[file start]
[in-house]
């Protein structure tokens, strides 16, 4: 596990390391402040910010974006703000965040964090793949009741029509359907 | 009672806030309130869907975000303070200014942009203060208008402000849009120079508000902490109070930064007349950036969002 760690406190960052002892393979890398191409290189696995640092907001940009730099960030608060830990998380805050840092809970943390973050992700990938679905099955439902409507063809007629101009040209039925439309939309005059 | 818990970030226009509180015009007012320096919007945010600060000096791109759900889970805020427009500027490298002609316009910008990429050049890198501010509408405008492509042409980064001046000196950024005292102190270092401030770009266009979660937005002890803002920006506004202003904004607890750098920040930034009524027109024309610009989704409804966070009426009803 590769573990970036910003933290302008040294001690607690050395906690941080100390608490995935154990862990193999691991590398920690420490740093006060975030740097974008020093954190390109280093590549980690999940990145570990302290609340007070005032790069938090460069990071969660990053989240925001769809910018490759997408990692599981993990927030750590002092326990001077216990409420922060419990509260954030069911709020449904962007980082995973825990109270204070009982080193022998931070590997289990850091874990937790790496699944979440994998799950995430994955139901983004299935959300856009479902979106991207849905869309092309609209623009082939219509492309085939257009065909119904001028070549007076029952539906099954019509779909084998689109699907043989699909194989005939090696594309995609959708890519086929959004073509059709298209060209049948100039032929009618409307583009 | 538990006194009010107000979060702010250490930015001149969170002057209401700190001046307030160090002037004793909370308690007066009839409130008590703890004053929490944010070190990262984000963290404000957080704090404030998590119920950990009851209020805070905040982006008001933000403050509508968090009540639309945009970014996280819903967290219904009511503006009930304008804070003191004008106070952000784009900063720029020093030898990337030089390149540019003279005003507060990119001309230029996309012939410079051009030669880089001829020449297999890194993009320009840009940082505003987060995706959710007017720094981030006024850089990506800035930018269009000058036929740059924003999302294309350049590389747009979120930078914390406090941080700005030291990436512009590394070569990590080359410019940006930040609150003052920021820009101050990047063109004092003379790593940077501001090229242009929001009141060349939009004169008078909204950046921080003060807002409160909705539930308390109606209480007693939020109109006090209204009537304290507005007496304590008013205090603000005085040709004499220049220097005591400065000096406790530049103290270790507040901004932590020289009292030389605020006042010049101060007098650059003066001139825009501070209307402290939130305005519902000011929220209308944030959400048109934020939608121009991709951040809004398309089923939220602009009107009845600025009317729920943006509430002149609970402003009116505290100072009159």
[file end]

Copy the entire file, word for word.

[in-house]
């Protein structure tokens, strides 16, 4: 596990390391402040910010974006703000965040964090793949009741029509359907 | 009672806030309130869907975000303070200014942009203060208008402000849009120079508000902490109070930064007349950036969002 760690406190960052002892393979890398191409290189696995640092907001940009730099960030608060830990998380805050840092809970943390973050992700990938679905099955439902409507063809007629101009040209039925439309939309005059 | 818990970030226009509180015009007012320096919007945010600060000096791109759900889970805020427009500027490298002609316009910008990429050049890198501010509408405008492509042409980064001046000196950024005292102190270092401030770009266009979660937005002890803002920006506004202003904004607890750098920040930034009524027109024309610009989704409804966070009426009803 590769573990970036910003933290302008040294001690607690050395906690941080100390608490995935154990862990193999691991590398920690420490740093006060975030740097974008020093954190390109280093590549980690999940990145570990302290609340007070005032790069938090460069990071969660990053989240925001769809910018490759997408990692599981993990927030750590002092326990001077216990409420922060419990509260954030069911709020449904962007980082995973825990109270204070009982080193022998931070590997289990850091874990937790790496699944979440994998799950995430994955139901983004299935959300856009479902979106991207849905869309092309609209623009082939219509492309085939257009065909119904001028070549007076029952539906099954019509779909084998689109699907043989699909194989005939090696594309995609959708890519086929959004073509059709298209060209049948100039032929009618409307583009 | 538990006194009010107000979060702010250490930015001149969170002057209401700190001046307030160090002037004793909370308690007066009839409130008590703890004053929490944010070190990262984000963290404000957080704090404030998590119920950990009851209020805070905040982006008001933000403050509508968090009540639309945009970014996280819903967290219904009511503006009930304008804070003191004008106070952000784009900063720029020093030898990337030089390149540019003279005003507060990119001309230029996309012939410079051009030669880089001829020449297999890194993009320009840009940082505003987060995706959710007017720094981030006024850089990506800035930018269009000058036929740059924003999302294309350049590389747009979120930078914390406090941080700005030291990436512009590394070569990590080359410019940006930040609150003052920021820009101050990047063109004092003379790593940077501001090229242009929001009141060349939009004169008078909204950046921080003060807002409160909705539930308390109606209480007693939020109109006090209204009537304290507005007496304590008013205090603000005085040709004499220049220097005591400065000096406790530049103290270790507040901004932590020289009292030389605020006042010049101060007098650059003066001139825009501070209307402290939130305005519902000011929220209308944030959400048109934020939608121009991709951040809004398309089923939220602009009107009845600025009317729920943006509430002149609970402003009116505290100072009159």